Heat...Heat is brilliant. It is worth seeing simply for the fact that it is the only movie in which DeNiro and Pacino share a scene (and, oh boy, what a scene!). This 3 hour crime saga is a character study of two men at the top of their respective games. DeNiro is a thief, a pro of the highest order. He is a man for whom the Job is number one and everything else comes second, but his credo of 'dont let anyone slow you down' is shaken when he gets involved with a young woman. Pacino is a hyper-motivated robbery-homicide detective who is on the downslope of his third marriage, obsessed with catching DeNiro. The cat-and-mouse game between Pacino and DeNiro is played out across L.A., punctuated with numerous high-octane action scenes, one of which being one of the best heists scenes ever put on celluliod. This film is Michael Mann at his best. Everything is top notch here; the cinematography, the writing, the soundtrack, the acting, everything. It should be noted that real life bank robbers in L.A. took a cue from this movie and committed a robbery that mirrored the one in Heat eerily. You might remember the news shots of heavily armed and armored robbers, dressed and outfitted exactly like the guys from Heat, firing assault rifles on LAPD tactical squads for over half an hour while trying to escape before being taken down. This only proves how realistic the action scenes are in this film.
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1 of 1 people found the following review helpful By J. Bowers on Jan. 10 2010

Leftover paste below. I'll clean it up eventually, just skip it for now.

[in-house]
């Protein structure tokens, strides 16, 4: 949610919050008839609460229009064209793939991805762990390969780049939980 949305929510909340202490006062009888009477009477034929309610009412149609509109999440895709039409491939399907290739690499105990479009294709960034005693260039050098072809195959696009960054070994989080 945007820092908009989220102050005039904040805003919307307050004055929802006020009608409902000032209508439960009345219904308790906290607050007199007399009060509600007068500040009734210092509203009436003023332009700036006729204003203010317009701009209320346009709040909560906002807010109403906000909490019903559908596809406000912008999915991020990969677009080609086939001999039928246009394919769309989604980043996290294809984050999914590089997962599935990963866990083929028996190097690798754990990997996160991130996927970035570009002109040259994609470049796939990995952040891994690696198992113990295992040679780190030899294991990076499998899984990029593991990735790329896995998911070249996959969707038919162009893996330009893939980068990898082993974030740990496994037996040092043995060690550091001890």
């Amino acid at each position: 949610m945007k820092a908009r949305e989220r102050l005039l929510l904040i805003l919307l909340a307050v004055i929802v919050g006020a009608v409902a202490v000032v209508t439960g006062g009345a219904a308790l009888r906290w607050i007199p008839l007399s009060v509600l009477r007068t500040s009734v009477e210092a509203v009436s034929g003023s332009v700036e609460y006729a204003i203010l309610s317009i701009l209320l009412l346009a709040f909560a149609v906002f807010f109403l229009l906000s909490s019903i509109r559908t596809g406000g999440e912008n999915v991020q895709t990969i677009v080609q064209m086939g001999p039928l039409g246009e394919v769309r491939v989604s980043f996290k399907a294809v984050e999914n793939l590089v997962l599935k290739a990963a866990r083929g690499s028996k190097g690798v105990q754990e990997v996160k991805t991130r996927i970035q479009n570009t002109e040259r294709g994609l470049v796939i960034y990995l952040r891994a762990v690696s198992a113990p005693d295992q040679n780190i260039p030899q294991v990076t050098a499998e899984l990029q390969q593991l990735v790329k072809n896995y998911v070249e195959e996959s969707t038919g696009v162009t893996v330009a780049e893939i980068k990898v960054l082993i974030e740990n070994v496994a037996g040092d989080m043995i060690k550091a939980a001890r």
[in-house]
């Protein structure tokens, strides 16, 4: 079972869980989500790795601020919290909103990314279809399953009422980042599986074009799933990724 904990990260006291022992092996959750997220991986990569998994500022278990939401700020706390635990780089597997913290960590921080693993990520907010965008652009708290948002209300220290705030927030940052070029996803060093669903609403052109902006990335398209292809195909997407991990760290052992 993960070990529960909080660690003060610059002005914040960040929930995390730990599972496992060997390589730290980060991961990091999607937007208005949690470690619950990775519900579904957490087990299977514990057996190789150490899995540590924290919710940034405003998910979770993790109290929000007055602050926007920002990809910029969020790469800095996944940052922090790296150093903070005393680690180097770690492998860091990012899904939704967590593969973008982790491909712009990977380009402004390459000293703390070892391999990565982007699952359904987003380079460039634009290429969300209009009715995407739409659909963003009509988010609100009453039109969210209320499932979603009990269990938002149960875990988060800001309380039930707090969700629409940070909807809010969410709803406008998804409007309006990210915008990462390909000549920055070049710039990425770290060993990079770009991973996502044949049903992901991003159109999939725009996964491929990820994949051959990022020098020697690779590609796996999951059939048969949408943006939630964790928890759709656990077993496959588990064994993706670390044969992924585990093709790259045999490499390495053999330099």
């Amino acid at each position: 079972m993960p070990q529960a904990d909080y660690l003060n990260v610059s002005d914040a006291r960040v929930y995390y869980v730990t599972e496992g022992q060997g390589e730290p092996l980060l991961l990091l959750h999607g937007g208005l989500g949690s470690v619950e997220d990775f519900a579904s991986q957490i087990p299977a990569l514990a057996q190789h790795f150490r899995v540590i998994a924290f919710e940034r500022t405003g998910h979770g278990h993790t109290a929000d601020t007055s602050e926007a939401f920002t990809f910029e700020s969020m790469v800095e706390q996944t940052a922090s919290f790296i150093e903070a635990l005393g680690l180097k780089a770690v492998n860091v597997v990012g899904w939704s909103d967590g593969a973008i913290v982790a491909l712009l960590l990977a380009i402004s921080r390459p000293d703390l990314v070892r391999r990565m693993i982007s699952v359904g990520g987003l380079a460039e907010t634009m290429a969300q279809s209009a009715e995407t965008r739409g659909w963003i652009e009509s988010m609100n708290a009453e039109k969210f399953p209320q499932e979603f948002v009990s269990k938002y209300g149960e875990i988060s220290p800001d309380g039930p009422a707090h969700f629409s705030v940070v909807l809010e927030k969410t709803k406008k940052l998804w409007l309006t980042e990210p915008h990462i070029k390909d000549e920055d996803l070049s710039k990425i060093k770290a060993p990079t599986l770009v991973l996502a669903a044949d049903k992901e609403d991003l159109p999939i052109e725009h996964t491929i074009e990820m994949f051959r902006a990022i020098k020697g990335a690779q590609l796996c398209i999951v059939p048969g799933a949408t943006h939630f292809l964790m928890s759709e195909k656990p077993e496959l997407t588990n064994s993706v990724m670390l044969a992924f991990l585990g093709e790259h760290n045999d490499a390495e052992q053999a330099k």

Format: Blu-ray
I was a bit disappointed with the transfer to Blu Ray. I am generally finding any films in the 10 year or older range OK at best on Blu Ray as compared to more recently made films. There are some exceptions of course. Heat was not bad but it wasn't as stunning as I was hoping it would be. Perhaps my expectations were too high after watching Dark Knight which was partly filmed in IMAX. If you don't have the Heat DVD already then get the Blu Ray for sure as regardless it is a GREAT cop and robber movie, maybe one of the best. The scene when they are coming out of the bank, oh BOY, turn up the volume and enjoy!
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Format: DVD
Two men on opposite sides of the law, both loners obsessed by what they do. Two of contemporary cinema's greatest actors, facing off for the first time in their 30+ year-long careers. A director with an impeccable sense of style. And a tremendous cast, whose every member delivers a truly stunning performance. These are some of the ingredients that elevate Michael Mann's "Heat" high above any average thriller.